The Madras High Court deprecated the resolution passed by the Madurai Bar Association that condemned the judicial order of Justice N. Kirubakaran for mandating wearing helmets by two-wheeler riders.

The Court took suo motu cognizance against the contemnors and the genesis of the suo-motu contempt petition commenced from a letter of the Principal District Judge, Madurai.

A Division Bench comprising Justice M.S. Ramesh and Justice Sunder Mohan said, “We would like to place on record our dis-satisfaction and disappointment to the manner in which the lawyers at Madurai had resorted to a coercive action over a judicial order passed by a learned single Judge of the Madras High Court.. We deem it unnecessary to point out to the learned members of the Bar Association about the effective alternate remedy available to them against an order of the Court, if it is found to be unacceptable or unimplementable.”

Advocate V. Vijayashankar represented the petitioner while Advocate N.G.R. Prasad represented the contemnors.

Brief Facts -

The suo-motu contempt petition commenced from a letter of the Principal District Judge, Madurai that was addressed to the Registrar General of the High Court, highlighting the resolutions passed by the Madurai Bar Association in 2015, in a letter head signed by P. Dharmaraj and A.K. Ramasamy, claiming themselves to be the President and Secretary of the Madurai Bar Association respectively. The resolution touched upon a judicial order passed by Justice N. Kirubakaran (as he then was), mandating wearing of helmets by the two-wheeler riders in Tamil Nadu State. The Chief Justice made reference to a Division Bench, presided over by Justice S. Tamilvanan and Justice C.T. Selvam (as they then were), for initiation of suo motu contempt proceedings. On being satisfied with the records before it, the Division Bench issued statutory notice to the contemnors and on their appearance, copies of the contempt petition were served on them.

When it was brought to the notice of the Division Bench that a procession was organized by some Advocates from the Madurai District Court premises to the Madurai Bench of the High Court premises, the Bench called upon the Director General of Police, Chennai, to inquire and file a report. Contrary to such directions, the Inspector General of Police, Welfare, Chennai, filed a Sub Application before the Bench for modification of paragraph 8 of the order and certain remarks made in the Sub Application were found as an act of disobedience of the order of the Division Bench. On accepting unconditional apology, the Bench closed the sub-application without any adverse remarks against the police officer. The suo-motu contempt petition was therefore listed before the Bench.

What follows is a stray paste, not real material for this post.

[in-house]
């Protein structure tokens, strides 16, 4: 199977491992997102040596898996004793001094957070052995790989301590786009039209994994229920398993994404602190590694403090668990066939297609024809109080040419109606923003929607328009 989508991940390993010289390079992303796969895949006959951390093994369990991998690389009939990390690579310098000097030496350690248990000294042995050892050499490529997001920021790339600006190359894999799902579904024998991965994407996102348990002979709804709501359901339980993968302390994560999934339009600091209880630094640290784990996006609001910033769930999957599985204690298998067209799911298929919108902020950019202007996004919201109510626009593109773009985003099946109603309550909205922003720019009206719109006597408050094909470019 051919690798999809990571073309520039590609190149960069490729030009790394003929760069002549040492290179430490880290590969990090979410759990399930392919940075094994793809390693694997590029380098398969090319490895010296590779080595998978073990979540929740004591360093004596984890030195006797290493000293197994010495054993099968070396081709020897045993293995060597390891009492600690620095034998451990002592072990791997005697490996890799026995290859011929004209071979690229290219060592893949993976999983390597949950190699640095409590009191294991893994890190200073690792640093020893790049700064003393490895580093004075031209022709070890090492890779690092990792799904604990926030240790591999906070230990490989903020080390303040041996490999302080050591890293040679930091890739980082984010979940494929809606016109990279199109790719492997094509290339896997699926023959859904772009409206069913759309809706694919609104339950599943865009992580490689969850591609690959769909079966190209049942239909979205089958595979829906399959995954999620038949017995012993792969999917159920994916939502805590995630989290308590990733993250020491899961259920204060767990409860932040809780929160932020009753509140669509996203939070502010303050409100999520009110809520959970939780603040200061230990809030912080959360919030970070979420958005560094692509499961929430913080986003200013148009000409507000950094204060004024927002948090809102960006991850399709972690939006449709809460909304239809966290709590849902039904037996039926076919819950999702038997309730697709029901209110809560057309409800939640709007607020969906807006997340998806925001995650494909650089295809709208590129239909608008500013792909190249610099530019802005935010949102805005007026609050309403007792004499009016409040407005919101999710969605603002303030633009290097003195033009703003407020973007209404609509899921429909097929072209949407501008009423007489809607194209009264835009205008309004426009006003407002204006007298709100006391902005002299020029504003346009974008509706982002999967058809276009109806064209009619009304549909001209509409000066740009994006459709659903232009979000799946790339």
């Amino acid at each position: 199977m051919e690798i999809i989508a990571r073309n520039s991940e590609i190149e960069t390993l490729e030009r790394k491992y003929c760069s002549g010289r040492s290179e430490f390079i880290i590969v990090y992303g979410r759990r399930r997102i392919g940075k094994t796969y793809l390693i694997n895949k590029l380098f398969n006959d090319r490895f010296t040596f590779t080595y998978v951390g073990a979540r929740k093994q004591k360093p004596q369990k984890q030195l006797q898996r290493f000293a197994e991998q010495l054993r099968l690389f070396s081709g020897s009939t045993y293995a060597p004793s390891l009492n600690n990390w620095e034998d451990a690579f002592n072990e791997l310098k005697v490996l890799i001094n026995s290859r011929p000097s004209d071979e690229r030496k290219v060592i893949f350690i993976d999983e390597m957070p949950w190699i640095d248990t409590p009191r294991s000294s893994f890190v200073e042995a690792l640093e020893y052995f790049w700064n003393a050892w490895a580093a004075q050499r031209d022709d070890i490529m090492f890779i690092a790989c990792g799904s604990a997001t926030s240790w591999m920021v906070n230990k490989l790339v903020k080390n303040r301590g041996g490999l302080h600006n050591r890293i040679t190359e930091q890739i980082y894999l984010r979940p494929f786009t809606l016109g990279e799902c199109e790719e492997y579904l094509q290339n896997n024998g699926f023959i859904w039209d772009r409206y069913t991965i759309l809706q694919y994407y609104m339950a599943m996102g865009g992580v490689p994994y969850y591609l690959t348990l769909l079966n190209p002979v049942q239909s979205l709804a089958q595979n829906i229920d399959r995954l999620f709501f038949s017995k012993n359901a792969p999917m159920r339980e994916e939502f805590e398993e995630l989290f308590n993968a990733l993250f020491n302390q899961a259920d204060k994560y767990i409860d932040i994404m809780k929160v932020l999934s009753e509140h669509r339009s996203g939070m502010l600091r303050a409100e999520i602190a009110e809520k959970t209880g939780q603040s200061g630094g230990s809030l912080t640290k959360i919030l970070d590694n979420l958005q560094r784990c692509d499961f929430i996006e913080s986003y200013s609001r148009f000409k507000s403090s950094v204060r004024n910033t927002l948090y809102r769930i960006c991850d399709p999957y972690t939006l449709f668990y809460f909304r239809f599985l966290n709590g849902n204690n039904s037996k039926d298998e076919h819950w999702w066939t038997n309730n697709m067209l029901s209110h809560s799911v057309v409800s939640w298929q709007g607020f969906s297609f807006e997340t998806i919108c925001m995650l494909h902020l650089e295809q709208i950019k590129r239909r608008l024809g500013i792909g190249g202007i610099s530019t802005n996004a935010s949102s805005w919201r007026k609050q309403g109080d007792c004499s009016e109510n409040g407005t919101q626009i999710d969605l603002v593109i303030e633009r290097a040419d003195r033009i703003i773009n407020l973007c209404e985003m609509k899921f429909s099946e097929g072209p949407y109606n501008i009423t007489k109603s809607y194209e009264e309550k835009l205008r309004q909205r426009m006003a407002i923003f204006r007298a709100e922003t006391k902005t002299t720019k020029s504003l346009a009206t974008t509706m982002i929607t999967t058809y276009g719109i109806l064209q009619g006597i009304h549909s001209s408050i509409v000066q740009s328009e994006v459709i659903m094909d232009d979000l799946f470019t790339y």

The High Court in view of the above facts observed, “With regard to the involvement of the contemnors are concerned, though it cannot be ruled out that both of them were party to the concerted action, it would not be appropriate to isolate these two lawyers alone and proceed with further action. We would hasten to add here that we are not condoning their involvement in the contemptuous acts.”

In their affidavits filed in the Suo-Motu Contempt Petition, though both the contemnors denied the charges levelled against them and rendered certain explanations, the Court took note of the unconditional apologies tendered by them. Both the contemnors, who were more than 70 years of age, also expressed the respect they have for the judiciary.

“In consideration of the fact that several other lawyers had admittedly participated in the agitation and by accepting the unconditional apologies rendered by both the contemnors, namely P.Dharmaraj and A.K.Ramasamy, no further action is required against them”, concluded the Court.

Accordingly, the High Court closed the suo-motu contempt petition.

Cause Title- High Court of Madras v. P. Dharmaraj & Ors. (Neutral Citation: 2024:MHC:2061)


Petitioner: Advocate V. Vijayashankar

Contemnors: Advocates N.G.R. Prasad, D. Nagasaila, Niranjan Rajagopal, and S. Rajagopalan.

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